Bleeding Adolescent Girls

                                 Girls and Women Endangered by Premature Births and Post-Partum Hemorrhage in Uganda

Simon Mugudde – MAKEXAFRICA – Jinja: Uganda has a high rate of preterm births, with 14% of babies being born before 37 weeks, and 13.6 per 1,000 live births. Preterm births are the leading cause of neonatal deaths, accounting for 28–31% of all neonatal deaths, and are directly responsible for 8/27 neonatal deaths per 1,000 live births. Approximately, 226,000 babies are born preterm each year, with 11,000 born before 28 weeks, and 5,700 impaired survivors.

Iron deficiency is the most common cause of anemia during pregnancy in Uganda, and is a risk factor for premature birth and infant mortality. In low- and middle-income countries, maternal anemia is responsible for 12% of low birth weight, 19% of preterm birth, and 18% of perinatal mortality. Other risk factors for anemia include: intestinal parasites and unprotected drinking water. Moderate and severe anemia can also be associated with maternal HIV infection, maternal blood transfusion, neonatal death, and decreased placental thickness. Red blood cell (RBC) transfusions are a key treatment for anemia of prematurity. RBCs stored for up to 42 days since donation are safe and effective for small volume transfusions. Other risk factors for premature births in Uganda include high rates of malaria transmission and adolescent births.

Post-Partum Hemorrhage (PPH) is the leading cause of maternal deaths in Uganda, accounting for 35% of all maternal deaths in the country, with an incidence of 9%. The soon-to-be released Uganda Clinical Guidelines, 2022, and the Essential Maternal and Newborn Clinical Care Guidelines, 2022, recommend Heat Stable Carbetocin (HSC), oxytocin or misoprostol for the prevention of PPH and oxytocin or Tranexamic Acid (TXA) for its management. One in three women have anemia in pregnancy. Risk of PPH when anemic is 50%. PPH Case fatality 2.3%, and PPH is responsible for 34% of all maternal deaths reviewed. Hemorrhage was the leading cause of death across all levels of health care with the biggest contribution at health center II and III levels.

Tranexamic acid is also included in the Essential Medicines and Health Supplies List for Uganda (EMHSLU) 2016. In Uganda, tranexamic acid is available as Transamin injection, Transamin 250 and 500mg tablets, Hemsamic 500mg tablets, Tranlok 500mg tablets and Tranlok injection. Tranexamic acid offers an additional benefit above and beyond what is being done for women already. Further, uterotonics, including oxytocin, are widely used in Uganda. In lower-level health facilities in Central Uganda, 97.4% of women received a uterotonic for the prevention of PPH, with oxytocin being most commonly used. Oxytocin is also widely available in the Ugandan public health sector, with 90% of public health facilities reporting its availability. However, the availability falls below the World Health Organization benchmark of 80% in private health facilities (52%) and non-government organizations (NGO) or faith-based institutions (63%). Similarly, while misoprostol is 88% available in public health facilities, it is only 50% and 55% available in private and NGO/faith-based facilities. Private medicine outlets, including pharmacies and drug shops, play a critical role in plugging such gaps in the public health supply chain. However, a study done in private medicine outlets across four districts in Uganda found oxytocin to be available in only 37% of the private outlets.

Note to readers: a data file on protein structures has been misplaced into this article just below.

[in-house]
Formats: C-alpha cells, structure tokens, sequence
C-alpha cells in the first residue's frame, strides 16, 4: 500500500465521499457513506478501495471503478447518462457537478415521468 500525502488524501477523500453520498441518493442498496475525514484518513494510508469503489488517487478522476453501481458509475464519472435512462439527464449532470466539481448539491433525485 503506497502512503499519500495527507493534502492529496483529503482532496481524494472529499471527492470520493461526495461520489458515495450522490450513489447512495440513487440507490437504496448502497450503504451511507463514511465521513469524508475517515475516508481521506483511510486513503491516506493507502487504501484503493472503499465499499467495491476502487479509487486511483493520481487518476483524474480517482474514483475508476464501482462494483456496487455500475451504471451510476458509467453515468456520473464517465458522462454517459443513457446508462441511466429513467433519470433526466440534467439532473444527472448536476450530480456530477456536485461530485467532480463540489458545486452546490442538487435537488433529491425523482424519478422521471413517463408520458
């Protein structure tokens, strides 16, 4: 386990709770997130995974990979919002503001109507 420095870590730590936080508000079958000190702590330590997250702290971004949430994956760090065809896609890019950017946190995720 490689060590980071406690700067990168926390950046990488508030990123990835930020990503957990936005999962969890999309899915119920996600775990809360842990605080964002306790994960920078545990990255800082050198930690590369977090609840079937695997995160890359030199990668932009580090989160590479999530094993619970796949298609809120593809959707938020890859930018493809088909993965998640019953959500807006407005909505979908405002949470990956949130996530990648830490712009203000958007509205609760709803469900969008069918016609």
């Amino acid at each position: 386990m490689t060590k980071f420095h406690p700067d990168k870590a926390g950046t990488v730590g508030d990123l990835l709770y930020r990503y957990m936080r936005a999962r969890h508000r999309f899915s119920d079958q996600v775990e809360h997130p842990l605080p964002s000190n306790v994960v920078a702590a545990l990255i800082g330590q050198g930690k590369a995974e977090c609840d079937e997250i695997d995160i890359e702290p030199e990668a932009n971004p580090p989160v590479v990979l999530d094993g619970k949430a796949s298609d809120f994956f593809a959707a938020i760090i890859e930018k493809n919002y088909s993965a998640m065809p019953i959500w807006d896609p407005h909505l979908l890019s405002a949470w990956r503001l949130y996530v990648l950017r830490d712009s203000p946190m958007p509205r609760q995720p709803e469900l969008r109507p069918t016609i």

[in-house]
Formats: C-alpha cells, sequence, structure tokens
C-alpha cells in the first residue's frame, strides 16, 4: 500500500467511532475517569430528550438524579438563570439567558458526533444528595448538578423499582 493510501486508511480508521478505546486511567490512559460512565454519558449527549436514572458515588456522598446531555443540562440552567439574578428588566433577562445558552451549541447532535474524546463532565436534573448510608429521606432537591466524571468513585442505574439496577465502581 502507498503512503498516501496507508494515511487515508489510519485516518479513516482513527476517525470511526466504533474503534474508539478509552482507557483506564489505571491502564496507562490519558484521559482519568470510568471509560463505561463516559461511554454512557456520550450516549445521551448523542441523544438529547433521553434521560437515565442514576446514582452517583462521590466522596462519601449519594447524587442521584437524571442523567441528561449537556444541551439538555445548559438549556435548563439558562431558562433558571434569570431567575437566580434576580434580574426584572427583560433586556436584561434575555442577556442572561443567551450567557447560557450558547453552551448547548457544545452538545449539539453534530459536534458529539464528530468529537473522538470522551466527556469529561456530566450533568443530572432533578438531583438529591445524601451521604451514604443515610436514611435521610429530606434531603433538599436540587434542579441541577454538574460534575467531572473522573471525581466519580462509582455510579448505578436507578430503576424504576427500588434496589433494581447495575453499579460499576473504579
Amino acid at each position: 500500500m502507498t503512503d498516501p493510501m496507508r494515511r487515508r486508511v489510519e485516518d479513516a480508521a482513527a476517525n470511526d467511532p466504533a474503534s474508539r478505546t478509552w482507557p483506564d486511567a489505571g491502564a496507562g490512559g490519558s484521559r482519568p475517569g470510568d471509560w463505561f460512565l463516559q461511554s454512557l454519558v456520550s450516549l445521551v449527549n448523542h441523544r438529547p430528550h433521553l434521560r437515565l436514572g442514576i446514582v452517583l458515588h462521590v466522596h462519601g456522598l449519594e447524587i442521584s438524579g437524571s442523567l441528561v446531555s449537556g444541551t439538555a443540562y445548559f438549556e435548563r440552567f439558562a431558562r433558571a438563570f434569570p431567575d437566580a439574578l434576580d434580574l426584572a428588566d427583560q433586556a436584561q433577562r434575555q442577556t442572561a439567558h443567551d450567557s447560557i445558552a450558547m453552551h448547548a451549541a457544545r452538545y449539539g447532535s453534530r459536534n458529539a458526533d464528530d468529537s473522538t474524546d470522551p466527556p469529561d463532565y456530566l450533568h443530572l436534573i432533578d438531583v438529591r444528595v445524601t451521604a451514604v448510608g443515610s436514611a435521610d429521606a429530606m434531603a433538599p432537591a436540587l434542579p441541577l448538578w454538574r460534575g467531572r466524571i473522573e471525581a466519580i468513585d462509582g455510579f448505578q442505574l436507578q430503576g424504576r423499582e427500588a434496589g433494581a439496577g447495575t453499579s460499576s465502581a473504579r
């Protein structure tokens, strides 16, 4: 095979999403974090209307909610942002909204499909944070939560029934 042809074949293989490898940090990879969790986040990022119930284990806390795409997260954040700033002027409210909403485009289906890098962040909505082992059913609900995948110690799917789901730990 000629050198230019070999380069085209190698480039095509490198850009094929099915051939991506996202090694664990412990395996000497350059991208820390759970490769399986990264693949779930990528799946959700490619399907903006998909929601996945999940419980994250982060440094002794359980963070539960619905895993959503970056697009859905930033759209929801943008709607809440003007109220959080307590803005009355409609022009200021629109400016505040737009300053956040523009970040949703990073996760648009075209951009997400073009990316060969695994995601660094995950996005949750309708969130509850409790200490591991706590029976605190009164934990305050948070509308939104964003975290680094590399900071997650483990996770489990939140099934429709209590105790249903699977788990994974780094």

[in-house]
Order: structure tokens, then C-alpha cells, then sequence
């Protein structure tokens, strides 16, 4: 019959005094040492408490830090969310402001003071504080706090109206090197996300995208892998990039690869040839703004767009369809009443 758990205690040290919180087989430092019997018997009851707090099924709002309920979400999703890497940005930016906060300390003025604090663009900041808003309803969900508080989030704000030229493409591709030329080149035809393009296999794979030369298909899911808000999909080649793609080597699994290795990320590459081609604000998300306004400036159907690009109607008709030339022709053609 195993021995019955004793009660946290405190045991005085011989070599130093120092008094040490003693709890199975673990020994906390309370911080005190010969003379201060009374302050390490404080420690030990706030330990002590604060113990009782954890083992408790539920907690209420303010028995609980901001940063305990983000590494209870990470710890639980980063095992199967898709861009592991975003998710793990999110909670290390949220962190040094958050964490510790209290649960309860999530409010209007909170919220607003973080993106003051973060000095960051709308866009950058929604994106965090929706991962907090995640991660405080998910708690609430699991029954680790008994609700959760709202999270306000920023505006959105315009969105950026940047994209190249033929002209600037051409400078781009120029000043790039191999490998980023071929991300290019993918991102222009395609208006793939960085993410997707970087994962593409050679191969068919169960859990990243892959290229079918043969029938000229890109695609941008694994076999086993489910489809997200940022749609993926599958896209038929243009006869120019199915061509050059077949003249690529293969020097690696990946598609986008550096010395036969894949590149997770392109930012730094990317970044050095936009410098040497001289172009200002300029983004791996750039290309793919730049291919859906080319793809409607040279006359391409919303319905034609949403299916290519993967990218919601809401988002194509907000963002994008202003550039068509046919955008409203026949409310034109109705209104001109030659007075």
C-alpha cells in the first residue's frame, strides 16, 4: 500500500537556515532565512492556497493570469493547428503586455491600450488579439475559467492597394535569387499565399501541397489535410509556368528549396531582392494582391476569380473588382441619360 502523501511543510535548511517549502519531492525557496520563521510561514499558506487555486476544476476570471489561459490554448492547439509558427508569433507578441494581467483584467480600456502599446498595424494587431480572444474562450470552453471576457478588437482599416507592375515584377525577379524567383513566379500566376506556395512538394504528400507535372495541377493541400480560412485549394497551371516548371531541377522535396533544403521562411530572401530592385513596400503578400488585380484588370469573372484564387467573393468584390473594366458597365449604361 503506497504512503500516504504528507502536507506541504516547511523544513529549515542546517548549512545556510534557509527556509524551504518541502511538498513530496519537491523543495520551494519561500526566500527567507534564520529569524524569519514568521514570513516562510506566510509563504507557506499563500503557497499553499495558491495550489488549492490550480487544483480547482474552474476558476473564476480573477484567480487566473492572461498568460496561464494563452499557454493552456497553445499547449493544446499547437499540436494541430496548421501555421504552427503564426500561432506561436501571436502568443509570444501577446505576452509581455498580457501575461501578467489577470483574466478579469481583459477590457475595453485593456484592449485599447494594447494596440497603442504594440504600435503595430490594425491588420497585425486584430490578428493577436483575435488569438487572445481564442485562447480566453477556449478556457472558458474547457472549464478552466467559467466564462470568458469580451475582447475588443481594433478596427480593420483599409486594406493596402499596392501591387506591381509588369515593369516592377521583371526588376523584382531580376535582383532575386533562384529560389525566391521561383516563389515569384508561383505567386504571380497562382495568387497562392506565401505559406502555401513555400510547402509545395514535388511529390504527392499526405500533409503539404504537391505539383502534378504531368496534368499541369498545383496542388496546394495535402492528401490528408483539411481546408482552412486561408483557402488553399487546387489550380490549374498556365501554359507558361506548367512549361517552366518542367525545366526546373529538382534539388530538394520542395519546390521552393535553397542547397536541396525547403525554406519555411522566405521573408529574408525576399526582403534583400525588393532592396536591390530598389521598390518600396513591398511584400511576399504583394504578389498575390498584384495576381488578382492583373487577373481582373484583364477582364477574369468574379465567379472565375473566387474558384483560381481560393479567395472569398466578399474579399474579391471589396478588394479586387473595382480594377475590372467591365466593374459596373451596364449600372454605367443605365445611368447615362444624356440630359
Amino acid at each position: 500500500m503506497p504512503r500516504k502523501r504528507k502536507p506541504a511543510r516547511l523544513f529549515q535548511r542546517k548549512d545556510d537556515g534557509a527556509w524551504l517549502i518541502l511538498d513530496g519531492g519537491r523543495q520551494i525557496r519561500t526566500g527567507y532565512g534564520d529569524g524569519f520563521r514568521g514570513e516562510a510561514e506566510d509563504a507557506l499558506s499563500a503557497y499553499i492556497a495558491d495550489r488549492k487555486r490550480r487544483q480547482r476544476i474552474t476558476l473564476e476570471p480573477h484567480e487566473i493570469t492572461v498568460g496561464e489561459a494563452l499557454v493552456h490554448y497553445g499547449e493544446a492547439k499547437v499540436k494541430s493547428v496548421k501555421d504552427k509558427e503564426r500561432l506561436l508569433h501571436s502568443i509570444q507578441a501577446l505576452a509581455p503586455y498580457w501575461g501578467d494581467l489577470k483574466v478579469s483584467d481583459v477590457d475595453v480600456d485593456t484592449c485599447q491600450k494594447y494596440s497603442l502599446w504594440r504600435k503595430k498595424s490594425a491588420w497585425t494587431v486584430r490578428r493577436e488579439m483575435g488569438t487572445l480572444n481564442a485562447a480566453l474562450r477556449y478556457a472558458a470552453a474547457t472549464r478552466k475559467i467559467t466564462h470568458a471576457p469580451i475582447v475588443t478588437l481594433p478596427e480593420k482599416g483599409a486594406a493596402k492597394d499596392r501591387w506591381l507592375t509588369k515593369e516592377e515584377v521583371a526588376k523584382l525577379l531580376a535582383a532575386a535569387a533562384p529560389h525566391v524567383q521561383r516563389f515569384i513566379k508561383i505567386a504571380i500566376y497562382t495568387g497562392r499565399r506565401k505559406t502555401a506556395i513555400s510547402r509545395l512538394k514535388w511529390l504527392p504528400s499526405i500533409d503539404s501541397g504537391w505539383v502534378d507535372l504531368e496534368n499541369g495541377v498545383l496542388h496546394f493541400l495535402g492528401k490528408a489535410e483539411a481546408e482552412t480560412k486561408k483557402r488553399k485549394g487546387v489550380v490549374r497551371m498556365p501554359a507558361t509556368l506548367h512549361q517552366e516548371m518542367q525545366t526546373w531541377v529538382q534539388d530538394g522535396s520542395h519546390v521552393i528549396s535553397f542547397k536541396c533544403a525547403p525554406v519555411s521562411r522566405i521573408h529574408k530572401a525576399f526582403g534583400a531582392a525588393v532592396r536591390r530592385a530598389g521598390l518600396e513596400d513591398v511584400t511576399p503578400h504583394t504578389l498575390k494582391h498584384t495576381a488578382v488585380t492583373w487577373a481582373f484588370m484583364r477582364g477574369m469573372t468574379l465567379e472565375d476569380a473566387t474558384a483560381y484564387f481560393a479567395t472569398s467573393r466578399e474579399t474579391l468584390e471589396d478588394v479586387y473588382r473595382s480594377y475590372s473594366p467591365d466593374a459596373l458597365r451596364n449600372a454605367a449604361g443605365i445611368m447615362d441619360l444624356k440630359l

The Uganda National Drug Authority (NDA) drug register indicates that over ten brands of TXA and two brands of HSC are registered for use in the private sector in Uganda. Key players in the private sector include private importers and wholesale pharmacies, clinics and private hospitals. Procurement and distribution of medicines and supplies in public health facilities is handled by the National Medical Stores (NMS). Engagements with the MOH and the NMS indicate that plans for procurement of HSC and TXA for use in the public sector for financial year 2023-2024 are underway with support from the Government of Uganda and the United Nations Population Fund.

By Simon Mugudde

SIMON MUGUDDE is a project planning, monitoring, and evaluation consultant and founder of MAKEXAFRICA a Community Development Organisation improving health and well being of adolescent girls and young women in Jinja - Uganda. He has offered consulting services for various organizations, such as CIPESA, Busoga Health Forum, and USAID. Previously, he earned experience designing and implementing research and rural development projects. While at the UN he worked alongside expert researchers participating in large scale projects. He has supervised international interns and volunteers in Uganda, and has presented papers on rural development to local governments, Civil Society, and at international conferences. Simon attended the Queen of Apostles Philosophy Center where he graduated with a bachelor's of Philosophy. He attended Uganda Management Institute (UMI) where he graduated with a Post-Graduate Diploma in Project Planning and Management (PPM), a Post-Graduated Diploma in Project Monitoring and Evaluation (PME), a masters in Monitoring and Evaluation, and a Masters in Business Administration (MBA). His core priority currently is networking with individuals, groups, and institutions to further contribute to healthier lives and wellbeing of adolescent girls and young women in Jinja - Uganda.